The vortex occurs when the winds are spinning very fast – so fast that nothing can stay in the middle, the force pulls everything to the outer sides of the storm. These fast spinning winds are also what give the tornado it’s nickname of ‘twister’.
Materials to Make a Tornado in a Bottle
We’re big on doing simple science at our house (have you seen the “How does a Leaf Breathe?” experiement yet? Awesome activity!)
To make your own tornado, here’s what you’ll need along with affiliate links for items we used during our project:
- (2) 1 liter water or soda bottles (you can also use 2 liter bottles but I like the smaller ones because they are easier for the kids to hold)
- a metal washer
- blue food coloring
- duct tape
We found these directions at the National Oceanic and Atmospheric Administration. Pop over and print off the details so you’ll have them BUT read on first for a simplified version.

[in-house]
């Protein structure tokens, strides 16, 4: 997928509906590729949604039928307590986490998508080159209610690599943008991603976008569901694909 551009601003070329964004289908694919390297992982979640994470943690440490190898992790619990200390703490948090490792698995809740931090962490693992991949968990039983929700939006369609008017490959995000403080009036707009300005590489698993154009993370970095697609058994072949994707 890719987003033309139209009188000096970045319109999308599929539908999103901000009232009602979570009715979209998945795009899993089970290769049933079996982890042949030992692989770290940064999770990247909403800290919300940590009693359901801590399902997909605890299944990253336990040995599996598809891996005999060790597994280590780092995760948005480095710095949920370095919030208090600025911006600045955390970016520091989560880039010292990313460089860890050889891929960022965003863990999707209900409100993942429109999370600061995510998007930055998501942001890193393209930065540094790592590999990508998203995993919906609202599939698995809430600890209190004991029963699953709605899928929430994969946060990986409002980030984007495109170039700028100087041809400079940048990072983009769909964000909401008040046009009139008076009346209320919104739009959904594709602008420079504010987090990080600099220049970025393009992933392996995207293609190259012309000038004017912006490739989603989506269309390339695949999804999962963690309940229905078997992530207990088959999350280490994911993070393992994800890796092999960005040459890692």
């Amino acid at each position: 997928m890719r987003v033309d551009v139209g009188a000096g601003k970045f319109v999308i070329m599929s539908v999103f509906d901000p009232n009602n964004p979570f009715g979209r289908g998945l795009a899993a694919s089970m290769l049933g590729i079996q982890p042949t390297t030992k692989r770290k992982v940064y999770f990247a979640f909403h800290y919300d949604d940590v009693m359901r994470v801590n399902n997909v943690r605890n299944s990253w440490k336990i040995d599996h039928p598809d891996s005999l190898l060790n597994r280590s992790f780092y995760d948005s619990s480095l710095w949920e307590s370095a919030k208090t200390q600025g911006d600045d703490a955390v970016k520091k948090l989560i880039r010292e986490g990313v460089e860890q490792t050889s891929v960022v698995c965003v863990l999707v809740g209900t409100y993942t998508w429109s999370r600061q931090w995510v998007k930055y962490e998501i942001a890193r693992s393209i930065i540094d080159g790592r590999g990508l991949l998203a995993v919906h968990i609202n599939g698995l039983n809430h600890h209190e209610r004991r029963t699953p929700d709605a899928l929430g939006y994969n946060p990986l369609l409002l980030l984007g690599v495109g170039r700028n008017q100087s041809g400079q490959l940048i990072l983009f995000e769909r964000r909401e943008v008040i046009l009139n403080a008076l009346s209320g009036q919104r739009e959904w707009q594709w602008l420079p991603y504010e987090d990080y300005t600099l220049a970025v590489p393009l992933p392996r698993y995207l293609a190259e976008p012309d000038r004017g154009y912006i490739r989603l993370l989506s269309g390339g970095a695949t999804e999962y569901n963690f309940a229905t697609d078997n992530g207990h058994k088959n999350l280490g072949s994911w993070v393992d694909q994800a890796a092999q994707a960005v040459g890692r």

Now the directions are going to say you need to use a ‘plastic connector’ which I call a ‘tornado tube‘ — BUT, we didn’t use one 😉
If you’re planning to do this in a classroom, than I would recommend a tornado tube as it will help reinforce the structure — but if you’re doing it at home, you probably won’t need one (just be sure the first time you flip your bottles, you do it outside or over the sink 😉
Instead, we just made sure to tape those bottles together really well!
Tornado in a Bottle Directions:
- Fill the bottom bottle 3/4 full of water and add 5 or 6 drops of blue food coloring to your water.
- Then place the washer on the top of the bottle neck.
- Put your second empty bottle upside down on the washer and tape the two bottle necks together.